Increases in Self-Immolation in Western Afghanistan

The number of self-immolation cases (cases where one lights him or herself on fire in hopes of dying) in Western Afghanistan increased by thirty percent this year. Experts believe that this region of Afghanistan sees a higher number of burn victims than other regions in the country due to it’s proximity to Iran, a culture known for suicide by burning. United Nations statistics show that at least forty-five percent of Afghan women marry before they turn eighteen, and many marry before they are sixteen years old. Many of these women, or girls, are given to men and to families as a means of paying a debt.  This results in a lifetime of servitude and abuse, leading to feelings of desperation.

Burning oneself is also a common form of suicide in this region because matches and cooking fuel are readily available. Moreover, many women believe that if they light themselves on fire, they will die instantly. Physicians at the burn hospital in Herat, Afghanistan, the only burn hospital in the region, report a minimum of ten burn patients at any given time. Despite the prevalence of self-immolation cases, doctors say that in some cases the women are beaten by their husbands or in-laws and then thrown in ovens or set on fire.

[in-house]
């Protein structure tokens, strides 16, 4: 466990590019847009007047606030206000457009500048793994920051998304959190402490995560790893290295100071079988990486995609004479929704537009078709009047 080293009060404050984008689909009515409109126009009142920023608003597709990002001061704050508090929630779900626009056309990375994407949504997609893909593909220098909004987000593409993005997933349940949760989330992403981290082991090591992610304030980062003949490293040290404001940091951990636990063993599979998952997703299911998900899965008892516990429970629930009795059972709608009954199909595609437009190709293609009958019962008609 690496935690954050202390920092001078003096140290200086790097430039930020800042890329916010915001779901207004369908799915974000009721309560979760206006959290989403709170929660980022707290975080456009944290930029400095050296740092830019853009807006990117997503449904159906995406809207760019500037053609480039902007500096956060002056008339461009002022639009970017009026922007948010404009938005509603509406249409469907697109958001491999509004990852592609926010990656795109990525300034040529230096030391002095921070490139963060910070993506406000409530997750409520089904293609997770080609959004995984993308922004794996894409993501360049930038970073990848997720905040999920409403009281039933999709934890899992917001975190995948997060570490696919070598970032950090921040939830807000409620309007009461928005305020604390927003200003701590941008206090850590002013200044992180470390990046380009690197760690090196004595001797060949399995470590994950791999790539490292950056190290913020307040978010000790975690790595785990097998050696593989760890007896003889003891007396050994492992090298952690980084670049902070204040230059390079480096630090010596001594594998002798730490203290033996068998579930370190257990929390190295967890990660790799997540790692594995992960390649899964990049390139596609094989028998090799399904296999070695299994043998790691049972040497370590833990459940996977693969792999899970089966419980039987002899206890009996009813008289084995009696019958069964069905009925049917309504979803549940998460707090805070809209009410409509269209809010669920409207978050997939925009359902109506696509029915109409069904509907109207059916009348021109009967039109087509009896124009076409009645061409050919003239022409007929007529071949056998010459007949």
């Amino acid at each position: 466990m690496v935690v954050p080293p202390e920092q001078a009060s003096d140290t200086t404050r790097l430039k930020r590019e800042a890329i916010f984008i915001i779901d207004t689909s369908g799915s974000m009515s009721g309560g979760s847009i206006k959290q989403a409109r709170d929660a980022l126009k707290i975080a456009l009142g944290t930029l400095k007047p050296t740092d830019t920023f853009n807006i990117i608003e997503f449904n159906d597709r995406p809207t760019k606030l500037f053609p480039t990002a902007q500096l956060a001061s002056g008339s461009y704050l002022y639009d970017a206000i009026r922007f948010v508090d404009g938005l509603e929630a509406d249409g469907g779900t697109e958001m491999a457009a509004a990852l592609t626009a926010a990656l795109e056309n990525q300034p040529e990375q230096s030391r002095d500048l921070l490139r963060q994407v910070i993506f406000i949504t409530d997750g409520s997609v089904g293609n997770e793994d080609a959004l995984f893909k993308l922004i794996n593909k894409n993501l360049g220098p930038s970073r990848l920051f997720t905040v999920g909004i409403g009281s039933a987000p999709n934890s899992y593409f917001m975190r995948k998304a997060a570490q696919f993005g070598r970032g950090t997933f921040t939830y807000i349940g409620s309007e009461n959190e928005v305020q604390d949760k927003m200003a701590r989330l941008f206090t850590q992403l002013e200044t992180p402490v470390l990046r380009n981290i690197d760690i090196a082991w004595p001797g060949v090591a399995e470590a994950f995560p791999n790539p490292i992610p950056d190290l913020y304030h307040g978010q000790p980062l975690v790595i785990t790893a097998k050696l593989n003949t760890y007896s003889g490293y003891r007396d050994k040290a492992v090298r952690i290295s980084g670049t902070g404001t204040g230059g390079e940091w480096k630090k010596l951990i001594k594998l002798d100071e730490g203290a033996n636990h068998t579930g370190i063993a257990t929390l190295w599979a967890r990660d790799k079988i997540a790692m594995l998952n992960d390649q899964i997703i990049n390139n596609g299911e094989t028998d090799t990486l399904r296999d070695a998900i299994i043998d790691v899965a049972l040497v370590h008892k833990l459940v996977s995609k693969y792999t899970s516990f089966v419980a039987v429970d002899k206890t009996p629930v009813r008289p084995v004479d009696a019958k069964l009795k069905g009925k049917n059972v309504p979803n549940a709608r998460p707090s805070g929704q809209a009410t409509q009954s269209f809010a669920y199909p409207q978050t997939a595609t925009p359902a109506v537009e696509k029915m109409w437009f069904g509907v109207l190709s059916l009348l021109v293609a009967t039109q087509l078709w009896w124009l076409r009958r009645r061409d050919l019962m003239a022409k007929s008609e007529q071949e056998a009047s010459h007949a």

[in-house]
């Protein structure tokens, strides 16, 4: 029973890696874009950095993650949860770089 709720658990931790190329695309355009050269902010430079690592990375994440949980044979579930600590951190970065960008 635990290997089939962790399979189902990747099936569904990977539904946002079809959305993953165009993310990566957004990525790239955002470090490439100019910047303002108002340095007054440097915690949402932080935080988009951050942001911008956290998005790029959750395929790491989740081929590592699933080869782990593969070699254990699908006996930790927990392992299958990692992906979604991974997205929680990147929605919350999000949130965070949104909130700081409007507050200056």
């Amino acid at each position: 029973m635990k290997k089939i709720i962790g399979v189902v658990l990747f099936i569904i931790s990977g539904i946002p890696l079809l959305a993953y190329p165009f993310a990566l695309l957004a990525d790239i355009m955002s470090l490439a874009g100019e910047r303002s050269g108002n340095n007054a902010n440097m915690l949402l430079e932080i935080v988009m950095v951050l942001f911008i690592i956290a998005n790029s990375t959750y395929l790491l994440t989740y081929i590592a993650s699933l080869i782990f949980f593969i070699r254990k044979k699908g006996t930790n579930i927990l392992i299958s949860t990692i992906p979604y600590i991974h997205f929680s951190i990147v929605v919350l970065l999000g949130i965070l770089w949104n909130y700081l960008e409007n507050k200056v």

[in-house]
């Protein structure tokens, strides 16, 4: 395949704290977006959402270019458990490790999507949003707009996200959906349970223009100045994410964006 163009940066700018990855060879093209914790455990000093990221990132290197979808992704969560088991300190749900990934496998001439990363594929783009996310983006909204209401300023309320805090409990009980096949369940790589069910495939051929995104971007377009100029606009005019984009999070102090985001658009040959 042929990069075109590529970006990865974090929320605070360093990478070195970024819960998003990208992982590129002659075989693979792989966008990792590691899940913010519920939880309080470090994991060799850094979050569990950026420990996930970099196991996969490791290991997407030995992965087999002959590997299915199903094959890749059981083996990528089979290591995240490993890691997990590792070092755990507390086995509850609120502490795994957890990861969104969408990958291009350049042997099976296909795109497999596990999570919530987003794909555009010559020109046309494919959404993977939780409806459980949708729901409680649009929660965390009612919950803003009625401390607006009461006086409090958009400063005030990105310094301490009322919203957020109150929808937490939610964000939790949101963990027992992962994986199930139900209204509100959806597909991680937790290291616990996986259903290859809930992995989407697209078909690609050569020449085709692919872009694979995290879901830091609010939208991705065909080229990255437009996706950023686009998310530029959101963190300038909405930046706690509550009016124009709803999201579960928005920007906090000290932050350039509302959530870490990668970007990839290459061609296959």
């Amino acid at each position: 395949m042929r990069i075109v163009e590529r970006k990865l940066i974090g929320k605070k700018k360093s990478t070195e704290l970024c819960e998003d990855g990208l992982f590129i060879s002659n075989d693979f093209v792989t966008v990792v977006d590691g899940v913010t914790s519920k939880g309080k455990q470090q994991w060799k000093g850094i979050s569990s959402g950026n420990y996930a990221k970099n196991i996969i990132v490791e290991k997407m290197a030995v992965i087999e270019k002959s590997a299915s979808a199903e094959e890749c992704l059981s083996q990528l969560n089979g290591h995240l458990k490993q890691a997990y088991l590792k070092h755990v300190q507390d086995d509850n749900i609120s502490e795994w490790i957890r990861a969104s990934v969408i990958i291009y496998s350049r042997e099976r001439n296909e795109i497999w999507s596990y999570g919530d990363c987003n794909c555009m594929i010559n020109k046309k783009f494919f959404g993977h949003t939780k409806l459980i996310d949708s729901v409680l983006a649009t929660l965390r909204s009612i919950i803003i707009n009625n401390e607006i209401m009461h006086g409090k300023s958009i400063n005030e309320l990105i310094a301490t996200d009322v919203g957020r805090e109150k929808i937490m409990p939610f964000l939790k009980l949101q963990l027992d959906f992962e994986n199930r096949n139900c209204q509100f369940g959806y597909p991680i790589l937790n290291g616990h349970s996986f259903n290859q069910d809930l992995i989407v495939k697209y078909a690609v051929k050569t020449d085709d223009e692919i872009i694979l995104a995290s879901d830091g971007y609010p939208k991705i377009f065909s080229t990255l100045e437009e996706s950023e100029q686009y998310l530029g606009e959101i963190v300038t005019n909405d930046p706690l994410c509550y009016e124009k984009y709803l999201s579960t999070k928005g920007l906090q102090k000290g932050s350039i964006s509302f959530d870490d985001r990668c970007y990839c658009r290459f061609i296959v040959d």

Treating burn victims in the developing world is extremely difficult. Hospitals are typically the safest places for burn victims because they are the only sterile environments available, even to those families with higher incomes.  Burn victims carry high risks of infection and sepsis, but many families cannot afford the antibiotics and treatment needed to keep these women alive post-trauma. In addition to the physical treatment needed, many of these women have mental disorders, like depression, and require psychological care.